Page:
In this guest post Elizabeth Mackintosh explores Mary Midgley’s integrated and relational notion of the self and how this drives her vision and conception of a ‘mixed’ moral community. A Midgleyean mixed moral community is one where we appreciate the many types of relationships and communities we are in. Midgley not only connects human beings and sentient life through relationships, but also connects sentient and non-sentient life via social-ecological community concepts, each with their own sets of overlapping claims.

Mary Midgley, Persons and The Moral Community

Mary Midgley’s pursuit of a notion of the self is an approach that recognises that it is our culture, our moral communities and our relationships that make us who we are. Midgley’s notion of the self is that of a social, relational and embedded being and one deeply connected with other animals and the natural world. Recognizing ourselves as human beings, participants ‘in moral context’ and interconnected ‘moral communities’ must be our starting point and our framework for navigating ethical dilemmas. Like Midgley, I take issue with the term ‘person’ and argue that this separation of persons and non-persons allows ethical debates to languor in the abstract; it creates morally dangerous exclusions and an ‘us-and-them’ mentality which has been perpetuated by various forms of concentric circle models of ethics. Midgley’s notion of the self and her connected conception of the (mixed) moral community is an essential framework as we rightly move our attention to non-human actors in an increasingly post-human world. Midgley offers an approach that will ensure we are expansive and imaginative in our vision and one that will attend to issues of marginalisation and take context and relationships seriously.

Building on the reflections of Midgley, who knew that man needed a culture to complete him1, I would argue that the loss of ethical context and culture to which she and others refer, has meant we have come to view ‘persons’ and human beings as individual, independent units, abstracted from their relations with others. Philosophers have sought to analyse and elevate the concept of the ‘person’; competing conceptions of personhood have pursued the specific individual qualities that grounds a being’s claim to having a morally significant life. This predilection of the personhood literature has limited ethical dialogue and prevented richer and varied understandings of our layered nature from emerging. Midgley worried about such ‘competing conceptions’ and believed this ‘debate’ like approach, where one position would triumph, is often highly detrimental to what philosophy is really about. Taking account of our nature as socialised beings in a range of relationships is key to understanding our moral existence and to grasping the intricacies of certain ethical dilemmas, and as Midgely said, ‘life is essentially messy.’2

Midgley wrote extensively about the philosophical fascination with differentiating between humans and animals and how ‘emotional fellowship, not intellectual capacity, is what makes creatures our fellow beings, entitled to moral consideration.’3 Midgley wrote about these excluded groups outside of the moral community and in the ‘outer darkness.’4 She alerted us to this morally dangerous us-and-them mentality, which can be perpetuated by various forms of concentric-circle models of ethics, and stressed the moral relevance of ‘sensibility, social and emotional complexity’ and most importantly our relationships in context. Gregory S. McElwain has explored relationality within Midgley’s writings and stresses this important central element of human life and how it must ‘feature more in our imaginative visions of the world.’5 Midgley’s work offers us a robust approach and conception of ‘beings in a moral community.’ A Midgleyean conception of the moral community helps us break free of the personhood deadlock and transforms our approach to animals and the environment.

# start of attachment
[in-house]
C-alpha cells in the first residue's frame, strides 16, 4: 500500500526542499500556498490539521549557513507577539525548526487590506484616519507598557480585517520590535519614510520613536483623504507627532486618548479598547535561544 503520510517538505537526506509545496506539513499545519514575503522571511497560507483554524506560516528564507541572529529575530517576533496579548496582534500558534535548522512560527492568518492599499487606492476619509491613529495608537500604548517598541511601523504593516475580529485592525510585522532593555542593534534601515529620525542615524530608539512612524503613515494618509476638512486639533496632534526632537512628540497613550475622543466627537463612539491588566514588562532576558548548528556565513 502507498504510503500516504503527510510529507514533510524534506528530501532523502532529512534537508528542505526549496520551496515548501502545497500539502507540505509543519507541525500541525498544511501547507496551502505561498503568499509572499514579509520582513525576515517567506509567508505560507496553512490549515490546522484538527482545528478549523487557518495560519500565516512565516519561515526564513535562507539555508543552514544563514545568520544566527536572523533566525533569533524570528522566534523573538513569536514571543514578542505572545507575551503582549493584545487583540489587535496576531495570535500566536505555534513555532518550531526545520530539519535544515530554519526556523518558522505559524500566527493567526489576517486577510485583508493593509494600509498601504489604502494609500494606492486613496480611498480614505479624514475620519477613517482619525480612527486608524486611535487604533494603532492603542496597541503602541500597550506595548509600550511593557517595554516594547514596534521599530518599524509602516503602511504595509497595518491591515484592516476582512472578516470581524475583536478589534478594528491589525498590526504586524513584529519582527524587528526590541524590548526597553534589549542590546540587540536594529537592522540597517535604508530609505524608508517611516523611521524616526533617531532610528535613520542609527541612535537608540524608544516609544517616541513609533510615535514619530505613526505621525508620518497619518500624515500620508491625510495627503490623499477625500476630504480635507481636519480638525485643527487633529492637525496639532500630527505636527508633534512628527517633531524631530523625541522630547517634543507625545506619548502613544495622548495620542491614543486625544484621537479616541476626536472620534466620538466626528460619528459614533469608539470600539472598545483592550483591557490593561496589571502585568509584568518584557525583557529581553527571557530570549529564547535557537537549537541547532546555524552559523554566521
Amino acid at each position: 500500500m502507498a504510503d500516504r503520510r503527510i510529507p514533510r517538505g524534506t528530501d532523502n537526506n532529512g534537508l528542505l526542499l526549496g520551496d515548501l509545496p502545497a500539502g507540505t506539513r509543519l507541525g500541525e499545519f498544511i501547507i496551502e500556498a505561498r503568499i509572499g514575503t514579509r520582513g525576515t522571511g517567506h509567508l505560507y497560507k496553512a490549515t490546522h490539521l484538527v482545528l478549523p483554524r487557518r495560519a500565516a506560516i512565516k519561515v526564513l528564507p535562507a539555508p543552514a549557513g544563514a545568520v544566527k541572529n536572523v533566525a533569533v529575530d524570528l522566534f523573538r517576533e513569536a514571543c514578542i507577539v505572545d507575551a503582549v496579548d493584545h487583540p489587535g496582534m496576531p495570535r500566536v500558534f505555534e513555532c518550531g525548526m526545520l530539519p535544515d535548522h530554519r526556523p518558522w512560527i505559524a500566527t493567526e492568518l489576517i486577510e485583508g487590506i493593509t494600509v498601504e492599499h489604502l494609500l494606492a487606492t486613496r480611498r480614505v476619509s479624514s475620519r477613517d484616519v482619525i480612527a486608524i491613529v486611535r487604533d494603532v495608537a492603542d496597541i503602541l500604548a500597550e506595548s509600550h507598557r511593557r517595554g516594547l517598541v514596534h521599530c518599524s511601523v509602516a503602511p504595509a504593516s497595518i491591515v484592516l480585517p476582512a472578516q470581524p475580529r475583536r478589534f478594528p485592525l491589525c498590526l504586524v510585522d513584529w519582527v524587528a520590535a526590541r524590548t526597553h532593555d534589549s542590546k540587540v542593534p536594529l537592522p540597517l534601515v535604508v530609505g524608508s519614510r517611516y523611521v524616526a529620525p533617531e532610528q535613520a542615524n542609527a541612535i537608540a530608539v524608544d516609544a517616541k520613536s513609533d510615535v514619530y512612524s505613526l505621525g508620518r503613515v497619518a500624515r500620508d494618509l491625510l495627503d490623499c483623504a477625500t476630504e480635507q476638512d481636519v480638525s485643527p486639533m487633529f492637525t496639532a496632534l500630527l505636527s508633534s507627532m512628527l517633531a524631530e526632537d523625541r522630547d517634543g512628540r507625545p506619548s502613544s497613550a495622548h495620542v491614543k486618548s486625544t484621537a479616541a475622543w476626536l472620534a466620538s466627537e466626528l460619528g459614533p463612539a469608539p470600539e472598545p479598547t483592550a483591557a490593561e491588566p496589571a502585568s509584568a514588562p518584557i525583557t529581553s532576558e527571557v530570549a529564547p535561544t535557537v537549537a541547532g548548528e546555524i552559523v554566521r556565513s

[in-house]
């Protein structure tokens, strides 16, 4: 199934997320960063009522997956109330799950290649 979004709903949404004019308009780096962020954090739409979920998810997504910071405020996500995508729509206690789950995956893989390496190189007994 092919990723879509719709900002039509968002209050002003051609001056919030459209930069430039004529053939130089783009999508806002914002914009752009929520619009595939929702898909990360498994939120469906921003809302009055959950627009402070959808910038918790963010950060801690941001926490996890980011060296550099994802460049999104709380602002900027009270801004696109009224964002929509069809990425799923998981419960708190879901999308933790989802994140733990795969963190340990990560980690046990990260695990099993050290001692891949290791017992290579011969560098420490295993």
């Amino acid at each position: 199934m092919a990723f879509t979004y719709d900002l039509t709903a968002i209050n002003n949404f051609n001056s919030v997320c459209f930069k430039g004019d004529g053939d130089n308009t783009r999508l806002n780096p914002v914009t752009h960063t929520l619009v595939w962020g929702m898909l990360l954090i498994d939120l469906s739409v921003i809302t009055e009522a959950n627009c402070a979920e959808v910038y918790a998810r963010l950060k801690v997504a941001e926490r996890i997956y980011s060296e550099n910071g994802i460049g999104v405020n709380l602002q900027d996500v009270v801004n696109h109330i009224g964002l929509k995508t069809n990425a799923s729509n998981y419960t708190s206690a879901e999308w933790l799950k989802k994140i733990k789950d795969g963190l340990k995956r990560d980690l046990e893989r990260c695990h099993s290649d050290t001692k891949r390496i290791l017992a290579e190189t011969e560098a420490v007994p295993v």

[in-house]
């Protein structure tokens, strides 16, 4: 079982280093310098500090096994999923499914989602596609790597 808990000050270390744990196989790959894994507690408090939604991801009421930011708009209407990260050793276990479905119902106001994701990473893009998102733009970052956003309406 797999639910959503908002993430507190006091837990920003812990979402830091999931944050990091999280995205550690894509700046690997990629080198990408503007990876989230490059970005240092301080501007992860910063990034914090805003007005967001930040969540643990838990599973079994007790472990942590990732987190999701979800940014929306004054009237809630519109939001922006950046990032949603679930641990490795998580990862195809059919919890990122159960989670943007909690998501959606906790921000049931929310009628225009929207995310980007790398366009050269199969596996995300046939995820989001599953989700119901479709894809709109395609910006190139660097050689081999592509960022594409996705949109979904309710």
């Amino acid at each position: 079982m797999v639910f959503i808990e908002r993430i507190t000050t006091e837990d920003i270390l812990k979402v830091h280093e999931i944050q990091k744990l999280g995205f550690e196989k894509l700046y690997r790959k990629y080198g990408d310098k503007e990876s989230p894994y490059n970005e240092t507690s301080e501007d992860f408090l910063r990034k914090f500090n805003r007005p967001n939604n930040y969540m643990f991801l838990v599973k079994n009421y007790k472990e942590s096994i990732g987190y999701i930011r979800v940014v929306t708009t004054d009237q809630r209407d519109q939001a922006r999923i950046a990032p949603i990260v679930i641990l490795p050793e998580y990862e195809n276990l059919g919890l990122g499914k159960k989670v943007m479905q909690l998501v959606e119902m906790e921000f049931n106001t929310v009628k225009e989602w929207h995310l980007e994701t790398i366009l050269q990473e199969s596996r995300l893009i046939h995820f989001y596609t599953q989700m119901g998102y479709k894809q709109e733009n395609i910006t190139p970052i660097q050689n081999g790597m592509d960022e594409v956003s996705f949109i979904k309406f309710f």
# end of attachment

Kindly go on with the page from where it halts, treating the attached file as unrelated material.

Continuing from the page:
Persons, Non-Persons and moving on from personhood ‘debates.’

The pursuit for the determination of personhood is undeniably a controversial matter as it is a process of asking who or what does or does not have moral status. The conception of personhood could also be viewed as pivotal to ethical discussions about the beginning and end of life and when considering our moral obligations to entities that some would view as ‘non-persons,’ but also susceptible to many varying obstructions. Part of the issue is the origin and evolution of the ‘contested concept’ of the person, and the fact that the term ‘person’ cannot attend to the many varied aspects of our nature.

Midgley, in ‘Persons and Non-Persons’, explores how our idea of persons derives from two main sources: the theatre and the mask an actor ‘wears’ (his persona), and secondly its origin in law, reminding us of Locke’s famous forensic definition. A person comes to stand above and behind his choices; the idea of the person is the idea of a unified centre of choice and action, the unit of legal and theological responsibility. However, this is not the whole of who we are, far from it, and this leads to a ‘persons’ versus ‘other’ or ‘object’ mentality.

The contested concept of persons and the predilection of the personhood literature has severely limited moral dialogue and prevented the richer ethical dialogue that Midgley espouses. Midgley acknowledges that personhood, in her case notions of the self, are situated quite firmly in the lives of human beings and that those lives are not to be abstracted, but rather seen as part of the whole of our world.